After Caro’s “world’s smallest advance” ran out, Ina decided they should sell their Long Island house so the book could be finished. The Caros moved to a rented apartment in the Bronx, where for years they scraped by. The whole effort must have seemed even more quixotic when Caro finally delivered to Knopf a manuscript over a million words long. A third had to be cut for the biography to be sold as a single volume. But The Power Broker: Robert Moses and the Fall of New York went on to win the Pulitzer Prize and sell more than a quarter million copies. It is now considered the classic account of politics and the American city in the twentieth century.
Caro’s own approach to storytelling then underwent some refinement as he discovered that he could use his narratives to examine common assumptions about politics and furnish answers with all the drama of history. The key word again was power, but this time he was looking into even more discreet aspects of power and its potentially positive effects.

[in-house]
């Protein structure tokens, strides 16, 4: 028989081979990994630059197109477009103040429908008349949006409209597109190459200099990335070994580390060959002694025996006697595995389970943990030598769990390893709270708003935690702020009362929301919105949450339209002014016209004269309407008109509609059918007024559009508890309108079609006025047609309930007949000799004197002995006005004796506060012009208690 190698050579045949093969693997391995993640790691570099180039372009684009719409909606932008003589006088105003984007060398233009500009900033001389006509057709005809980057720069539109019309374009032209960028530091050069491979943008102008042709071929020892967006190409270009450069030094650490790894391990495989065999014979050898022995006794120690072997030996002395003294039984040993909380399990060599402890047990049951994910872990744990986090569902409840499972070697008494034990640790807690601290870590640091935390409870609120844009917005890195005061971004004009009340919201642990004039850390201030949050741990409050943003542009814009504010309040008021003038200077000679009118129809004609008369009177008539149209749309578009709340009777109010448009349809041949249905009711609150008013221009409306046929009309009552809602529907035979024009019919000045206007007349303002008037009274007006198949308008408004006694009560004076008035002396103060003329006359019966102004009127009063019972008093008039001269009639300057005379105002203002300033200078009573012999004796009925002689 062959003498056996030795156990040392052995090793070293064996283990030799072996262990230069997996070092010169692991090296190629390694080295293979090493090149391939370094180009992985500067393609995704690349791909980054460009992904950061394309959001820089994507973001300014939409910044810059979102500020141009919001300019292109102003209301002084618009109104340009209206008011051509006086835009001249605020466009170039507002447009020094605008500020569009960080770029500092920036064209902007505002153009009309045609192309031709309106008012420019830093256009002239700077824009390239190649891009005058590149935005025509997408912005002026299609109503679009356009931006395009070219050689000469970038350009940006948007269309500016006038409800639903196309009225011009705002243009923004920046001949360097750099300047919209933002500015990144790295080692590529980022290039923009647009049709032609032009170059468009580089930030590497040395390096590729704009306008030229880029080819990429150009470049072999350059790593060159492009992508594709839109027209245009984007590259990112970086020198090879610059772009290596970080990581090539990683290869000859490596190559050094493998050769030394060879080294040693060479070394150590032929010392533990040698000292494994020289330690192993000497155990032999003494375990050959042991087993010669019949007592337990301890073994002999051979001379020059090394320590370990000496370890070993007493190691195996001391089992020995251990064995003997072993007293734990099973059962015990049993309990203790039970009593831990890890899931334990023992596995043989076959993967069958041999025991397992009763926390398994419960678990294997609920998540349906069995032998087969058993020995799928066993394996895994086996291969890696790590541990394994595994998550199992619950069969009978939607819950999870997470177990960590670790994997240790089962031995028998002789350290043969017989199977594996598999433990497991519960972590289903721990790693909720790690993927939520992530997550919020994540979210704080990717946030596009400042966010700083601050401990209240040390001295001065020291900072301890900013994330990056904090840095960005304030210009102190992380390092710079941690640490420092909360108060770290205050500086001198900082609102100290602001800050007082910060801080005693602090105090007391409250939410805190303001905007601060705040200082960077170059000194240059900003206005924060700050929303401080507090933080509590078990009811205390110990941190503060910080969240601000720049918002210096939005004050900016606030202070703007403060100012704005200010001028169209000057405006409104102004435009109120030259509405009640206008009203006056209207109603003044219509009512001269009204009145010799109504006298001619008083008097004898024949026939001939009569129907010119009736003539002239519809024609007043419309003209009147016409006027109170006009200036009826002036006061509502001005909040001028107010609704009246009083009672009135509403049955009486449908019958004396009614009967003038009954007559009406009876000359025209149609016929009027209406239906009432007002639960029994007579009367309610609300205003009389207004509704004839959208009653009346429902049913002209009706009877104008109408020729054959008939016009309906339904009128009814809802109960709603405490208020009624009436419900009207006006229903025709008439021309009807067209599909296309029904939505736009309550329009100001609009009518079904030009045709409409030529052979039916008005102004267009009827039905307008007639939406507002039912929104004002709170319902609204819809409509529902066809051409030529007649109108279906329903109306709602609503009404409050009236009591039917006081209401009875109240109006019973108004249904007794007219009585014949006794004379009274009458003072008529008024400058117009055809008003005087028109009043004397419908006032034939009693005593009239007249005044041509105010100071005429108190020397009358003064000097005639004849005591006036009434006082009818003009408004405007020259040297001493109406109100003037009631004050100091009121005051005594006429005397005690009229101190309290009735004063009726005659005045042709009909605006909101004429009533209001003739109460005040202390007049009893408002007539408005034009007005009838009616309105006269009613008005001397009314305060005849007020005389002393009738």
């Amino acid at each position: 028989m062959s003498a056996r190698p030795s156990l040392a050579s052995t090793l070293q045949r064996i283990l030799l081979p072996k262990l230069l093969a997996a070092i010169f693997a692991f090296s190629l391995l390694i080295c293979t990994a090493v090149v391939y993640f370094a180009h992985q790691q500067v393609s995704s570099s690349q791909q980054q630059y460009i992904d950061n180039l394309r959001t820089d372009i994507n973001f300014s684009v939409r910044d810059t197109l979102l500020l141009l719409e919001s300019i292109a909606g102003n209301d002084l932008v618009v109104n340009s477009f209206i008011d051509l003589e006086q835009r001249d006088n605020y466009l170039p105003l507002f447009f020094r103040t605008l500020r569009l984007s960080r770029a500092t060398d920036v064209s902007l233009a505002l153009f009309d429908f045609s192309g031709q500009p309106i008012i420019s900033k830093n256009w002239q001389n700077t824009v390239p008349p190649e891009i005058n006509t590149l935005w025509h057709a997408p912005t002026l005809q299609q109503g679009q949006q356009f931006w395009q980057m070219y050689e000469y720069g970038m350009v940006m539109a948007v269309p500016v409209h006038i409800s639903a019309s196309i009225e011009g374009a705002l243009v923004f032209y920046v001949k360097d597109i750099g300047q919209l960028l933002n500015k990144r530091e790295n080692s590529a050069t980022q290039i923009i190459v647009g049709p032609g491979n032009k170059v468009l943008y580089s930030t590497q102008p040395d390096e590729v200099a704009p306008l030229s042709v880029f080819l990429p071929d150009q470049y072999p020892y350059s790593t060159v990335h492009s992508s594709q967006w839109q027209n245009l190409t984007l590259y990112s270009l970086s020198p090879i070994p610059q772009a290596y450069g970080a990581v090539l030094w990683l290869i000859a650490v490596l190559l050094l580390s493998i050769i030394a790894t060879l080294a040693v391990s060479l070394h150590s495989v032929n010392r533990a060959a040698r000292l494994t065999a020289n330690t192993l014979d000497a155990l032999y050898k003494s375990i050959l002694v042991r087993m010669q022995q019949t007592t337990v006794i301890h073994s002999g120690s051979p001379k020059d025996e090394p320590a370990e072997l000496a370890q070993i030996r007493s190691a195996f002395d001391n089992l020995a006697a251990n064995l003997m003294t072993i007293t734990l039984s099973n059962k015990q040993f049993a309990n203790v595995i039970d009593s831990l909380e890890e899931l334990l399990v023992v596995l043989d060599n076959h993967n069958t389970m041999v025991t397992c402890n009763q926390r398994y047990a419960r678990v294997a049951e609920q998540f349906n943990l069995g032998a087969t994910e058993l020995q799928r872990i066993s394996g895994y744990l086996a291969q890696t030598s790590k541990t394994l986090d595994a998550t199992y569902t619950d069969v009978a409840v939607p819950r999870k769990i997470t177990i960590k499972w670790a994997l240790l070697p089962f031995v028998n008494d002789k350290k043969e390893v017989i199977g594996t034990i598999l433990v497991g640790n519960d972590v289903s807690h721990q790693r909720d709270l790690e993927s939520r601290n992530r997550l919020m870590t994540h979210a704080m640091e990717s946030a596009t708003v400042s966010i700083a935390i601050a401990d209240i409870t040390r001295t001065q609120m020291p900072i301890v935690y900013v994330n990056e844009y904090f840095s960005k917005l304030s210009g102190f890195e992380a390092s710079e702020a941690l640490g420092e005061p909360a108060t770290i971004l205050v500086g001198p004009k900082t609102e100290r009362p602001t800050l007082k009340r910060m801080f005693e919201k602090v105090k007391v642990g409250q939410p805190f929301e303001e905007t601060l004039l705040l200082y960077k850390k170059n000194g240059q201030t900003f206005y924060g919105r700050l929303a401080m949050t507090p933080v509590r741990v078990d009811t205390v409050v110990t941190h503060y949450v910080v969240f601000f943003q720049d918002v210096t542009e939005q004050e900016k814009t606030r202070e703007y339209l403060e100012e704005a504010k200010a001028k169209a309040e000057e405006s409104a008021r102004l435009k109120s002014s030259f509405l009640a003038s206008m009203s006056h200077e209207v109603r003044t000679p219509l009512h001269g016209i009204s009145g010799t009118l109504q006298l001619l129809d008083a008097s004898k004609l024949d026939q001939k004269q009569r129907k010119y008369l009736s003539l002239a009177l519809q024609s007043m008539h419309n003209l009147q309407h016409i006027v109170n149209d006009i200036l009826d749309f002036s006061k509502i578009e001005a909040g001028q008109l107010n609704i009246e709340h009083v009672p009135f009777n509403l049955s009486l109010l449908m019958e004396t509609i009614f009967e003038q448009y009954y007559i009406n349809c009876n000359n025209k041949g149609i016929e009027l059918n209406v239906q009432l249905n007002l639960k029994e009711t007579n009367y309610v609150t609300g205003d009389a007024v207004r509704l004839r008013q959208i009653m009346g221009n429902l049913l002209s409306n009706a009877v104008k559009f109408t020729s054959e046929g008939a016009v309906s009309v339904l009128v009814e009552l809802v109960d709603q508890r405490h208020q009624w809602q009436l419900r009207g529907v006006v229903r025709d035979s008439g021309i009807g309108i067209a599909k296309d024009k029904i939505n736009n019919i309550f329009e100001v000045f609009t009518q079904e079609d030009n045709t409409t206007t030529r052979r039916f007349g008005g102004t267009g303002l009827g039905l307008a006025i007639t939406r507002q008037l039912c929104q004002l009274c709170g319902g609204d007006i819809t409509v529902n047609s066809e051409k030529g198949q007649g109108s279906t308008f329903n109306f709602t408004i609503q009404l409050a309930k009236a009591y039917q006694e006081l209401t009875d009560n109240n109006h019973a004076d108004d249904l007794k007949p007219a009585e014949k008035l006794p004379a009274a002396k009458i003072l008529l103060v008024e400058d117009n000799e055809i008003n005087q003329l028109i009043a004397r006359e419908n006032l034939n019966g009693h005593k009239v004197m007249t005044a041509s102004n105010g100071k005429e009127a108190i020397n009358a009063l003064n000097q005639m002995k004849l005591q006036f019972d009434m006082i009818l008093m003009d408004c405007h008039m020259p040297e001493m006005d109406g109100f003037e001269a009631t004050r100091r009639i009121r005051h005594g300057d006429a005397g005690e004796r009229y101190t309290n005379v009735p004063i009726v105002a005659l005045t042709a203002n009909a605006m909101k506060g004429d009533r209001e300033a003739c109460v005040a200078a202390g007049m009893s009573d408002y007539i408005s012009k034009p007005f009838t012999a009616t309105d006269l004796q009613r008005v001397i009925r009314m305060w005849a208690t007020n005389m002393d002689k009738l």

People in Texas Hill Country said they had been grateful to Lyndon B. Johnson for “bringing the light.” This oft-repeated statement was meant quite literally. There had been no electricity in this part of Texas before Johnson, then a young senator, twisted arms in Washington to waive density requirements for rural electrification and lobbied his own constituents to commit scarce resource to the effort. For many months, Caro researched this seemingly tangential story, trying to “see once and for all what is the power of government to change lives.”
He learned how the women of the country washed laundry before they had electricity: pulling water from wells, building fires to boil water, washing with lye, which burned their hands raw, lifting the heavy wet laundry with a stick. The women all had rounded shoulders and bent backs. He learned how Johnson had pressed President Roosevelt for help, then how Johnson met with his constituents and how he collected their signatures, and what brought people with reservations and little money around to the idea. Then Caro examined the details of how the workers built the power lines, and he learned that the rural folks made food for the workers and served lunch on their best linen to show their gratitude. And he told of a woman who from a distance saw, for the first time, light shining in her house and thought momentarily that her home was on fire.